Sunday, December 11, 2005

STAY HUNGRY (1976) - Bob Rafelson

I’ve had it up to here with Bob Rafelson. I’m talkin’ Blood and Wine, the atrociously bad Man Trouble…pretty much everything but his first film for The Monkees, Head. All have been disappointments. Now add Stay Hungry to that list.
   
Why do I bother? It’s all Jack Nicholson’s fault.
 
Rafelson’s second film, Five Easy Pieces, is firmly planted in my top ten movies of all time. I can watch that sucker over and over again, any day of the week. Since high school, when I first saw it, I’ve been watching every other Rafelson flick that would come my way, hoping to rediscover that cinematic high that was FEP the first time around. There are some decent parts in Marvin Gardens, The Postman Always Rings Twice remake, and even Mountains of the Moon. But in hindsight, I don’t think much of it was the direction. It was either the script or Nicholson delivering the goods.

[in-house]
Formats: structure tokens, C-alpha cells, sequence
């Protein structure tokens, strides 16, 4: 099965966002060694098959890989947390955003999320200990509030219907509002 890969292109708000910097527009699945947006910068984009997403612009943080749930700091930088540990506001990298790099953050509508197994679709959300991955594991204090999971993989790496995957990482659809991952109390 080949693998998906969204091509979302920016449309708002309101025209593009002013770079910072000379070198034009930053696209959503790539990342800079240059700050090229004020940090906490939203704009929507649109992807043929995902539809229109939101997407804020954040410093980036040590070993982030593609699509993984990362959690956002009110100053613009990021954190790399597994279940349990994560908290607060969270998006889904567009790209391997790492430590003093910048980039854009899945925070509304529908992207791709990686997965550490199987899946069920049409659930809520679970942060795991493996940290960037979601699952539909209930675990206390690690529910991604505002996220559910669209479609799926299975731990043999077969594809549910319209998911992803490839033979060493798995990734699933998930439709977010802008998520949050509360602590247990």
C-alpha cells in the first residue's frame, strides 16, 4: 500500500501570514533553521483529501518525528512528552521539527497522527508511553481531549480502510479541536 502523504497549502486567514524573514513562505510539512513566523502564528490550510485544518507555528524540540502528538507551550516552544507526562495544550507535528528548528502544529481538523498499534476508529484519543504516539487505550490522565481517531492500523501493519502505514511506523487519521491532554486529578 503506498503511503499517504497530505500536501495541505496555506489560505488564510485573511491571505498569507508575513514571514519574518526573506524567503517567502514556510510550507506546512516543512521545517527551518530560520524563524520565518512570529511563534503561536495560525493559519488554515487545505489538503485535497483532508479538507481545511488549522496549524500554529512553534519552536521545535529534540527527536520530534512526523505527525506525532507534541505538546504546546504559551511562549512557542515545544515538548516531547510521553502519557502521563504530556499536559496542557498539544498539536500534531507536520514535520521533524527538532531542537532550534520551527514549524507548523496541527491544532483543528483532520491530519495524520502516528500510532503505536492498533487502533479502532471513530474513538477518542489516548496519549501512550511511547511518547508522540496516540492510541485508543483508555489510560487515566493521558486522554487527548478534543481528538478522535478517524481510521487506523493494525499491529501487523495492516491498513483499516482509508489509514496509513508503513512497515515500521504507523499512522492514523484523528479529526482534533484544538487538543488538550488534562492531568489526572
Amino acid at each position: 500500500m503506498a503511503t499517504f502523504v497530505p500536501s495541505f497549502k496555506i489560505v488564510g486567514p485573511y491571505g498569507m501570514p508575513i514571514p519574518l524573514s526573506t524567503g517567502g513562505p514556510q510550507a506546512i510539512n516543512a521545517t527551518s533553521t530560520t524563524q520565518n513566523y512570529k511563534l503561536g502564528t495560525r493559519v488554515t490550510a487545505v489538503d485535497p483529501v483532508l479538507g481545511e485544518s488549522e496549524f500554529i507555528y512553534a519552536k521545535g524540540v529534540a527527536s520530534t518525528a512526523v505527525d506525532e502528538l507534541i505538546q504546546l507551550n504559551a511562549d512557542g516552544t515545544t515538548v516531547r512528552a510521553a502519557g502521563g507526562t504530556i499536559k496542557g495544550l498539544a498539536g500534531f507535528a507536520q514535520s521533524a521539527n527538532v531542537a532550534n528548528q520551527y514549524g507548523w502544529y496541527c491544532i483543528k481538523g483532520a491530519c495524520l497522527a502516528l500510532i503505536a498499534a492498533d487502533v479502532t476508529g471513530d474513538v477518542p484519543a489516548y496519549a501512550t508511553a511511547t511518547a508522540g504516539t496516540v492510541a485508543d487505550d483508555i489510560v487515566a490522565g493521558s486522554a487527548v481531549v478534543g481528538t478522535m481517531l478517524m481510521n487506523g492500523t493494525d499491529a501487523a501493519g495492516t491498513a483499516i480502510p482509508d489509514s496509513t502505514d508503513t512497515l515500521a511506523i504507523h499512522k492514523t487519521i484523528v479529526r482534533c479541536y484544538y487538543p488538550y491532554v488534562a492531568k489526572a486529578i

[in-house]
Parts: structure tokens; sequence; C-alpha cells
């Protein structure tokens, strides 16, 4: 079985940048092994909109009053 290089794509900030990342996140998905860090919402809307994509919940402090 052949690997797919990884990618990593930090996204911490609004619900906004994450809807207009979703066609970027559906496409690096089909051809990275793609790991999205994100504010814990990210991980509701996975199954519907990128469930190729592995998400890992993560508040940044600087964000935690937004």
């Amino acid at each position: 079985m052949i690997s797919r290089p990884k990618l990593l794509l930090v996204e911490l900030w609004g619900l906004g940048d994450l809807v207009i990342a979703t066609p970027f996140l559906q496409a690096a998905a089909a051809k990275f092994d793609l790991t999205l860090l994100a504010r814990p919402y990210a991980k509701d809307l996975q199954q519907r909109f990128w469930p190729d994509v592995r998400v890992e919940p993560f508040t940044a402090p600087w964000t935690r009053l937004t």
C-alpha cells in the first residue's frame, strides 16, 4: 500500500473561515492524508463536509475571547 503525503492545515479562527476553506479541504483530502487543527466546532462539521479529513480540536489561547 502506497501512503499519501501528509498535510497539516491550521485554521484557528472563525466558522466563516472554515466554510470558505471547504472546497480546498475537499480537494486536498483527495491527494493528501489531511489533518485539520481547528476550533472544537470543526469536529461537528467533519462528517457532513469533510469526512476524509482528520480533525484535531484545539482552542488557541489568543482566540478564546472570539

Well, there’s not much magic in Stay Hungry…just a lot of bodybuilding. Jeff Bridges plays an aimless heir to a Southern fortune tasked with the assignment of buying out a local Birmingham gym so that he can sell it back to a group of rich developers as his father would've wanted. Except Bridges starts to enjoy slumming it around the gym once he meets the perky Sally Field and resident lunk-head Arnold Schwarzenegger (in one of his first roles). Much to the developers' chagrin, he just continues slumming it and slumming it and slumming it…and that’s about it.
 
There’s a funny scene with R.G. Armstrong (a Peckinpah stalwart) wearing a bad toupee, doing amyl nitrate poppers, and hurling 50 pound weights at Bridges as he ducks and covers, and an even funnier scene with a bunch of potential Mister Universes running around the Birmingham streets in nothing other than their speedos. Other than that, Stay Hungry is lean on entertainment. It’s just too laid back for its own good.

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